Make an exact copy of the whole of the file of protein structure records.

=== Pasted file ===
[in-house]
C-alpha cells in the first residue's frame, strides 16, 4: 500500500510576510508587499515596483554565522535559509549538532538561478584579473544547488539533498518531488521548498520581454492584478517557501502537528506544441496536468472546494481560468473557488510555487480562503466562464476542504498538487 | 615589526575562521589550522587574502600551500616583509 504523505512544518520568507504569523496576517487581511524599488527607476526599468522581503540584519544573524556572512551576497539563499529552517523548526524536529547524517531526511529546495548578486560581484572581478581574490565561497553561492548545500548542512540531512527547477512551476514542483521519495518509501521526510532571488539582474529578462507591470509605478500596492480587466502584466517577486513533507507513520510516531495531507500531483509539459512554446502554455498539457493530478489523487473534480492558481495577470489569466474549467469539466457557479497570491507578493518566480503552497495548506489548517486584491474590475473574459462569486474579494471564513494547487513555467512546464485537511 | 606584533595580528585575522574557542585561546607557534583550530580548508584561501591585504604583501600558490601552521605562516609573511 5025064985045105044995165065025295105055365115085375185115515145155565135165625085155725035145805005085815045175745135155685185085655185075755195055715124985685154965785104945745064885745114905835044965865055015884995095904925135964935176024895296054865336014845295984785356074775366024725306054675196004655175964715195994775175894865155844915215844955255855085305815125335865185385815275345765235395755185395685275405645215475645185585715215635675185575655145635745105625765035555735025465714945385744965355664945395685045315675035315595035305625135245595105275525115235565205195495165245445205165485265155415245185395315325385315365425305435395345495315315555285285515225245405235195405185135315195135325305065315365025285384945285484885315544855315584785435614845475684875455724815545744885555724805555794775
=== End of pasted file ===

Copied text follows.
[in-house]
C-alpha cells in the first residue's frame, strides 16, 4: 500500500510576510508587499515596483554565522535559509549538532538561478584579473544547488539533498518531488521548498520581454492584478517557501502537528506544441496536468472546494481560468473557488510555487480562503466562464476542504498538487 | 615589526575562521589550522587574502600551500616583509 504523505512544518520568507504569523496576517487581511524599488527607476526599468522581503540584519544573524556572512551576497539563499529552517523548526524536529547524517531526511529546495548578486560581484572581478581574490565561497553561492548545500548542512540531512527547477512551476514542483521519495518509501521526510532571488539582474529578462507591470509605478500596492480587466502584466517577486513533507507513520510516531495531507500531483509539459512554446502554455498539457493530478489523487473534480492558481495577470489569466474549467469539466457557479497570491507578493518566480503552497495548506489548517486584491474590475473574459462569486474579494471564513494547487513555467512546464485537511 | 606584533595580528585575522574557542585561546607557534583550530580548508584561501591585504604583501600558490601552521605562516609573511 5025064985045105044995165065025295105055365115085375185115515145155565135165625085155725035145805005085815045175745135155685185085655185075755195055715124985685154965785104945745064885745114905835044965865055015884995095904925135964935176024895296054865336014845295984785356074775366024725306054675196004655175964715195994775175894865155844915215844955255855085305815125335865185385815275345765235395755185395685275405645215475645185585715215635675185575655145635745105625765035555735025465714945385744965355664945395685045315675035315595035305625135245595105275525115235565205195495165245445205165485265155415245185395315325385315365425305435395345495315315555285285515225245405235195405185135315195135325305065315365025285384945285484885315544855315584785435614845475684875455724815545744885555724805555794775